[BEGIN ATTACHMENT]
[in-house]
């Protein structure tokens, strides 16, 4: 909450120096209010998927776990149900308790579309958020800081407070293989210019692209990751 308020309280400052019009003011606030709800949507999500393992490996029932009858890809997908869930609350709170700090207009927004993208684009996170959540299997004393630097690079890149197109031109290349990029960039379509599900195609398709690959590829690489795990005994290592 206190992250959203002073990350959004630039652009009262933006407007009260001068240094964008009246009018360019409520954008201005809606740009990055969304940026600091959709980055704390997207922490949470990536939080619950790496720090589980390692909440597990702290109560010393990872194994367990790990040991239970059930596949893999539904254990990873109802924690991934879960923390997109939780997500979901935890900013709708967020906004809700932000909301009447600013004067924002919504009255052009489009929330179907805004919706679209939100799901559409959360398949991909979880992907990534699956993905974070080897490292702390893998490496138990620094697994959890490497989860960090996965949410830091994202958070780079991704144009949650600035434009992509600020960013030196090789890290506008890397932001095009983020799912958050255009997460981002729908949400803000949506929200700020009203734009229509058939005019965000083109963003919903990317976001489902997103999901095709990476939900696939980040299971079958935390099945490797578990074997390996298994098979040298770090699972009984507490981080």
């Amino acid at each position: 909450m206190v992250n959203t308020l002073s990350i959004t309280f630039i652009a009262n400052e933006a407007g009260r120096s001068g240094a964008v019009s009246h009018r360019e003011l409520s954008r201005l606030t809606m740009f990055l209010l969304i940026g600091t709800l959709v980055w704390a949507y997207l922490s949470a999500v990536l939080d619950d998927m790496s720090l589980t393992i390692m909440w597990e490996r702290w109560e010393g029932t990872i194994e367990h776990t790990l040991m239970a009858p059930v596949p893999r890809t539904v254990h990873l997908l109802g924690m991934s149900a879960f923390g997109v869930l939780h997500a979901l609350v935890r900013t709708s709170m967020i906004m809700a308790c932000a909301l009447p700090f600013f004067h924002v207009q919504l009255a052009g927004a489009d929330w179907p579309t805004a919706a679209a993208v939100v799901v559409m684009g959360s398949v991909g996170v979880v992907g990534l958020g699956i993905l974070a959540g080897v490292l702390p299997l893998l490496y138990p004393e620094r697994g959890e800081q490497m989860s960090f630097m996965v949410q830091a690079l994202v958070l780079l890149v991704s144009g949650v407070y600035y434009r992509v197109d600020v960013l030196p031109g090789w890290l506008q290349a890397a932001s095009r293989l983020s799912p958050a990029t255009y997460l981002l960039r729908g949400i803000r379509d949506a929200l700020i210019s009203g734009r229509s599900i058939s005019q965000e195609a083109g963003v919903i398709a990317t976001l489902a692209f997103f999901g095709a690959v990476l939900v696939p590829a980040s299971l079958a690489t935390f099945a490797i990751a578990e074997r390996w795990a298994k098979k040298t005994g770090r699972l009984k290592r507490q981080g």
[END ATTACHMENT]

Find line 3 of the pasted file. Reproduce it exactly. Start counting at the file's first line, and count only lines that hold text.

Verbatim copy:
């Amino acid at each position: 909450m206190v992250n959203t308020l002073s990350i959004t309280f630039i652009a009262n400052e933006a407007g009260r120096s001068g240094a964008v019009s009246h009018r360019e003011l409520s954008r201005l606030t809606m740009f990055l209010l969304i940026g600091t709800l959709v980055w704390a949507y997207l922490s949470a999500v990536l939080d619950d998927m790496s720090l589980t393992i390692m909440w597990e490996r702290w109560e010393g029932t990872i194994e367990h776990t790990l040991m239970a009858p059930v596949p893999r890809t539904v254990h990873l997908l109802g924690m991934s149900a879960f923390g997109v869930l939780h997500a979901l609350v935890r900013t709708s709170m967020i906004m809700a308790c932000a909301l009447p700090f600013f004067h924002v207009q919504l009255a052009g927004a489009d929330w179907p579309t805004a919706a679209a993208v939100v799901v559409m684009g959360s398949v991909g996170v979880v992907g990534l958020g699956i993905l974070a959540g080897v490292l702390p299997l893998l490496y138990p004393e620094r697994g959890e800081q490497m989860s960090f630097m996965v949410q830091a690079l994202v958070l780079l890149v991704s144009g949650v407070y600035y434009r992509v197109d600020v960013l030196p031109g090789w890290l506008q290349a890397a932001s095009r293989l983020s799912p958050a990029t255009y997460l981002l960039r729908g949400i803000r379509d949506a929200l700020i210019s009203g734009r229509s599900i058939s005019q965000e195609a083109g963003v919903i398709a990317t976001l489902a692209f997103f999901g095709a690959v990476l939900v696939p590829a980040s299971l079958a690489t935390f099945a490797i990751a578990e074997r390996w795990a298994k098979k040298t005994g770090r699972l009984k290592r507490q981080g």